The vast majority of jobs in the 21st century can’t be done without a computer, and when employees have an issue with theirs, a Desktop Support Technician is there to come to the rescue. A Desktop Support Technician provides technical support and troubleshooting help to users with their IT hardware and software. They help get IT equipment back up and running to keep the business operating smoothly.
Strong communication skills are vital for a Desktop Support Technician, as they have to clearly provide instructions to colleagues and clients with varying levels of technical expertise about how to solve technical issues. A Desktop Support Technician can either be remote, working to support customers who have purchased particular IT products, or on-site, working to assist employees in a specific organization with their IT issues.
Desktop Support Technicians must have an in-depth knowledge of computer hardware and software to properly assist clients and users. Also, some Desktop Support Technicians are called upon to assist with groundwork, installation, and maintenance of computer equipment and other IT hardware.
Typical Duties and Responsibilities
- Walk customers through installing applications and computer peripherals
- Conduct remote and in-person troubleshooting
- Customize desktop applications to meet user needs
- Evaluate new applications and software patches
- Record technical issues and solutions in logs
Education and Background
An associate degree in Information Technology or a relevant field is required for this position.
Certifications like COMPTIA A+ Certification and Microsoft Certified Professional (MCP) are strongly preferred.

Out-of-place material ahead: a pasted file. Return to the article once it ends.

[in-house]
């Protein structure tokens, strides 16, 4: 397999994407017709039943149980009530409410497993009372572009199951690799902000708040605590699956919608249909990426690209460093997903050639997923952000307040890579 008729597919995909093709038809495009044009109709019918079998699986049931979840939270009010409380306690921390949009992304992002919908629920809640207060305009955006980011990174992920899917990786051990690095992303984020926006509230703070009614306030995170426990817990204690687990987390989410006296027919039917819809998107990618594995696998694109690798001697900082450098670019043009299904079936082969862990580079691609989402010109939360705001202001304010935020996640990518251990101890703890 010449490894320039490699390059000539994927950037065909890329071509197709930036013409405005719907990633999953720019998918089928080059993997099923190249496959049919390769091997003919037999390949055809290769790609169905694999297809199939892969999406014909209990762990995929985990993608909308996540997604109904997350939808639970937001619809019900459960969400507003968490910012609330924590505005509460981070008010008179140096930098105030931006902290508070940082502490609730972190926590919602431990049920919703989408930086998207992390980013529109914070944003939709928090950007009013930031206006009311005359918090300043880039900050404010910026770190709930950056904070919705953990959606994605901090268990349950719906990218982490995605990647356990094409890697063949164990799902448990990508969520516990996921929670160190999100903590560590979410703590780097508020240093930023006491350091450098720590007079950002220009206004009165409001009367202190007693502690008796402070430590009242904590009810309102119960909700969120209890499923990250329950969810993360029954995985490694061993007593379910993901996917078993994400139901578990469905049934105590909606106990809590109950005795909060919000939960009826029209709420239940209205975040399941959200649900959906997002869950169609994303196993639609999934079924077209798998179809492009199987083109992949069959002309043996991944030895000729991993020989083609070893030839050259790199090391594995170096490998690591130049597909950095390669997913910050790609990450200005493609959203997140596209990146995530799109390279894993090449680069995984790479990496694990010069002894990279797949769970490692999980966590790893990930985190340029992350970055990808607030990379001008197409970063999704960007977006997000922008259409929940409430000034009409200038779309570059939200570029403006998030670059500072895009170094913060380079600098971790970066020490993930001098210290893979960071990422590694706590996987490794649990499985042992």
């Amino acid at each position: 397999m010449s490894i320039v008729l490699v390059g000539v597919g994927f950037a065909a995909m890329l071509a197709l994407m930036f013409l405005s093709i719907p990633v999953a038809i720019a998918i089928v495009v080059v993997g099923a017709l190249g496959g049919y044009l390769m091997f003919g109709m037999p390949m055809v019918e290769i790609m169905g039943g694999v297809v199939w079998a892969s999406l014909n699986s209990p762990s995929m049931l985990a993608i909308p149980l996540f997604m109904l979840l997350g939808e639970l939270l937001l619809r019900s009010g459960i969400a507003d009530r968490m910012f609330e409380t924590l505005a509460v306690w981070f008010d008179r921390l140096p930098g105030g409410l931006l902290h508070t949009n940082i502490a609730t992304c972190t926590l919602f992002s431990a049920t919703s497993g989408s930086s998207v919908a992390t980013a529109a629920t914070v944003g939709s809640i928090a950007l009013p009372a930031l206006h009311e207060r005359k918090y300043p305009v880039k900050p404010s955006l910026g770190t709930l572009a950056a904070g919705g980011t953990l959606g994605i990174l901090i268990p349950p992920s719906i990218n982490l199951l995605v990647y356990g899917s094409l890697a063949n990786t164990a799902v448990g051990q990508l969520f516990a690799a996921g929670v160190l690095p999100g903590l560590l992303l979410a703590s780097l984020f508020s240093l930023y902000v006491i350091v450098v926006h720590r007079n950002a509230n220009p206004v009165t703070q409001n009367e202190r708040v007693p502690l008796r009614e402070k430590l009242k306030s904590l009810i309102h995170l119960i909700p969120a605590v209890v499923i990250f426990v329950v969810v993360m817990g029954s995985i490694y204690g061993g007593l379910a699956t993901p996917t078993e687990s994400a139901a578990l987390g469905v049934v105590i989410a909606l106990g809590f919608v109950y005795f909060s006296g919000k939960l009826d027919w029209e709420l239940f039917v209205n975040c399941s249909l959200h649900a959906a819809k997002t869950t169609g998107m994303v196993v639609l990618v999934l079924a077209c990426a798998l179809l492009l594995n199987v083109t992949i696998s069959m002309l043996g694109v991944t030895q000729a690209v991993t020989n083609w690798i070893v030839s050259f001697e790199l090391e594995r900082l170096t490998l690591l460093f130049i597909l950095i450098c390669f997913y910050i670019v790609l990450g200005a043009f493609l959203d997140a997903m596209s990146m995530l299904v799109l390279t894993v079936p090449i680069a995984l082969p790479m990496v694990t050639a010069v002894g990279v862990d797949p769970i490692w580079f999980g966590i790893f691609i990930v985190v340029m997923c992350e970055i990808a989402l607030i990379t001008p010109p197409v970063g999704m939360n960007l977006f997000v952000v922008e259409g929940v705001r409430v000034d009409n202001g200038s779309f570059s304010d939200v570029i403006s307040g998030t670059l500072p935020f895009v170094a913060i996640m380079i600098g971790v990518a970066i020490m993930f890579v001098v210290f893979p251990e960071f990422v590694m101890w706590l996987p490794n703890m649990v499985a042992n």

Skills and Competencies
- Hands-on experience with Windows/Linux/Mac OS environments
- Ability to perform remote (and face-to-face) troubleshooting and provide clear instructions
- Expertise in customer service
- Excellent problem-solving and multitasking skills
According to Payscale the median annual salary of a Desktop Support Technician with
1 Year of Experience:
- Orlando, Florida: $43,000
- Tampa, Florida: $36,000
- Jacksonville, Florida: $43,000
- Miami, Florida: $45,000
- Atlanta, Georgia: $44,000
- Chicago, Illinois: $44,000
- Houston, Texas: $46,000
- Los Angeles, California: $48,000
- New York City, New York: $52,000
- Seattle, Washington: $50,000
- Overall: $45,000
5 Years of Experience:
- Orlando, Florida: $46,000
- Tampa, Florida: $50,000
- Jacksonville, Florida: $47,000
- Miami, Florida: $50,000
- Atlanta, Georgia: $50,000
- Chicago, Illinois: $56,000
- Houston, Texas: $48,000
- Los Angeles, California: $50,000
- New York City, New York: $58,000
- Seattle, Washington: $57,000
- Overall: $54,000
Similar Job Titles
- Desktop Support
- Desktop Support Analyst
- Desktop Support Specialist
- Desktop Systems Supervisor
- Desktop Technician
- IT Desktop Support
- Remote Desktop Support
- Help Desk Technician
- Technical Support Specialist
- Computer Support Engineer
- IT Support Specialist
- Field Service Technician